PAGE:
There are only four health centres in the area, so people have to walk for up to nine hours to get to their nearest services. Our mobile clinics take HIV testing to places which are beyond the reach of regular health services. This increases awareness of and information about HIV and AIDS, as well as enabling people to get tested and therefore treated.

Straight Talking

The Straight Talking project combines two activities: AIDS Action Clubs, and HIV Support Groups. Together, these initiatives raise awareness of HIV and AIDS, and support those who are HIV-positive to live full and healthy lives.

AIDS Action Clubs

We’ve established an AIDS Action Club (AAC) in each of the 40 schools in Nkhata Bay North. These clubs raise awareness of and prevent the spread of HIV and AIDS, bringing together pupils to learn and share information through singing, poetry and interactive drama.

HIV Support Groups

We run eight HIV Support Groups for adults, and four Teen Clubs for HIV-positive young people aged between 15 and 25. These groups meet regularly and provide a space where people can come together to support each other and work to combat the stigma associated with HIV and AIDS. Group facilitators provide advice on good nutrition and how to take medication correctly, as well as information on how to live positively with HIV.

Read more about Temwa’s Health programme in our 2020 Annual Health Report

Education

Literacy rates in Malawi are very low: only around two in three adults, and one in five 5-9 year olds, are able to read and write.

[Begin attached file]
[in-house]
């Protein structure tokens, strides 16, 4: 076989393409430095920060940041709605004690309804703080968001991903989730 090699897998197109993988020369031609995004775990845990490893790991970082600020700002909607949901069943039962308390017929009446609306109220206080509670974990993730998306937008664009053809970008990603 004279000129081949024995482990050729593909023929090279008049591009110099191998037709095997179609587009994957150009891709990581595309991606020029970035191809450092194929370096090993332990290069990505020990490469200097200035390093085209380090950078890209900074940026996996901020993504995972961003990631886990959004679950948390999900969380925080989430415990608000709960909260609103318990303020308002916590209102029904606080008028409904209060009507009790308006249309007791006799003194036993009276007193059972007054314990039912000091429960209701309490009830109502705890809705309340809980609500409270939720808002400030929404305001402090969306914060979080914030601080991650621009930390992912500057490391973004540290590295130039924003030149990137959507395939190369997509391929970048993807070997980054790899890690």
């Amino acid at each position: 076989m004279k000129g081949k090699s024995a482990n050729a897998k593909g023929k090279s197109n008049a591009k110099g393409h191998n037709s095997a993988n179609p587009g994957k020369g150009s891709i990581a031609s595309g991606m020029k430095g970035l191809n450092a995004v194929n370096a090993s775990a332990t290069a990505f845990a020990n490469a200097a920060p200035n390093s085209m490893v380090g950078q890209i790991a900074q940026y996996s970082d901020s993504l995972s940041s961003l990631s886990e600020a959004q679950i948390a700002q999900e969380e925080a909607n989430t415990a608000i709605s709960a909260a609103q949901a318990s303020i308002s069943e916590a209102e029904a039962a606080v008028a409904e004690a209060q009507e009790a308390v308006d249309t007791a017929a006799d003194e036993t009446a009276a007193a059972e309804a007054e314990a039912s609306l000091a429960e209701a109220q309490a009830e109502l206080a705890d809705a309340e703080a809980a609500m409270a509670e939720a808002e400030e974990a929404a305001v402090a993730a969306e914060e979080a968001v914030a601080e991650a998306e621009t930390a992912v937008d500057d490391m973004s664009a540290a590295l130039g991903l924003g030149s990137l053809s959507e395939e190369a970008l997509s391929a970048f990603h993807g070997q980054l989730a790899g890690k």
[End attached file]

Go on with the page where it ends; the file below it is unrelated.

This affects people’s future education and employment opportunities, making it harder to break out of poverty.

Early Grade Literacy

To raise the level of education in Nkhata Bay North, our Early Grade Literacy project develops primary school children’s reading and writing skills. We do this through a range of activities, including after school literacy clubs, spelling competitions between schools, and community literacy fairs.

Usisya community library

The community library in the village of Usisya, which we built in 2007, continues to provide the broader community with access to books, educational materials and national newspapers.

Nick Webber Trust secondary school bursaries

Whilst primary school in Malawi is free, secondary school is not, meaning that only 25% of children go on to receive a secondary education. Through our Nick Webber Trust bursaries, we enable secondary school age children to continue their education. The bursaries are given to gifted students from the most vulnerable families who aren’t able to afford school fees.

In the 2016/17 school year, we’re supporting 31 students with school fees, writing materials, transport, uniforms and pocket money.

Read more about Temwa’s Education programmes in the 2020 Annual Education Report

Read more about Temwa’s Bursary Programme in our 2021 Secondary Bursary Scheme Evaluation Report April